Scanners are not something new to us. Prior to starting piQx Imaging, we had an exciting 11-year venture designing and developing scanners at Seiko Epson Corporation until its scanner R&D center here in Singapore closed down in 2010. If you are familiar with Epson scanners, you would know that their image quality and performance are always a notch above most of the rest, and we are proud to have been a part of the effort that made them so. We held the leading role in designing the world’s 1st LED based CCD flatbed scanner and we were also the major part of the team which developed the world’s thinnest CCD photo scanner.
Before the decision was made to start anew with piQx Imaging, we had a tough time deciding if we should follow the entrepreneurial crowd and do the cool stuff, or stick to what we do best - turning contents on paper into preservable, easily shareable digital information. How many people still needed information from paper? Would paper even last for long? With such a vast and mature range of solutions out there, were there still unmet needs within the scanning community? Those were tough questions for us, and they still are. We took the plunge and piQx Imaging was born in June 2010. We made a standpoint that scanners should and could be further improved, and there were people who needed faster, smaller and more convenient scanning solutions.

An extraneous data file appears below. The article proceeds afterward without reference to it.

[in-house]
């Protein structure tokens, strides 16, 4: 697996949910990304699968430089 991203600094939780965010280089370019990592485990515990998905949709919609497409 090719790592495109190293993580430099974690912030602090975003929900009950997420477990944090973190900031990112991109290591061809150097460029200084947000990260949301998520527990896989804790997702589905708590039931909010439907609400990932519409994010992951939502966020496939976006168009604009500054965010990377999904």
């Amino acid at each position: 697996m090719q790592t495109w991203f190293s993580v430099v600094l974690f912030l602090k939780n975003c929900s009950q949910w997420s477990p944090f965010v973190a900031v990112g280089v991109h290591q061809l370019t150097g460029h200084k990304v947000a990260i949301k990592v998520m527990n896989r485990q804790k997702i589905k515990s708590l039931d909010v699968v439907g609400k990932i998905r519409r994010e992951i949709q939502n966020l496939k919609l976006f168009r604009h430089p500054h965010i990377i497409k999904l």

Setting targets were easy; achieving them was total hell. One might think that the idea of using cameras to scan was a no-brainer – much smaller, lighter, faster, no motor noise, no mechanical wear and tear, uses less energy, no nasty paper jams and most importantly, books could be scanned facing up, not down. But there were good reasons why cameras had not yet taken over conventional scanners – with their superb advantages, a long list of image quality and usability problems tagged along. So what ensued were year after year of seemingly endless cycles of idea creations, experiments, design recalculations, algorithms design, software coding and of course, failures and disappointments of gigantic proportions. But we are lucky enough to be able to tell ourselves today that we managed to conquer those stubborn problems of camera scanning and allow the community to reap its immense benefits without the trade-offs.
So what does the word 'business' mean to us? It was read somewhere that business in its simplest sense means “buy cheap and sell dear”. But we felt something of the greatest essence is missing. It should be “buy cheap, add value and sell dear”. Adding value is the process of using creativity, knowledge and effort in order to reduce burdens from people’s lives. And if successfully accomplished, those who genuinely benefited from it would return their sincere gratitude in a form called profit. So yes - profit to us essentially means gratitude from the people we served well. Otherwise, we do not deserve it.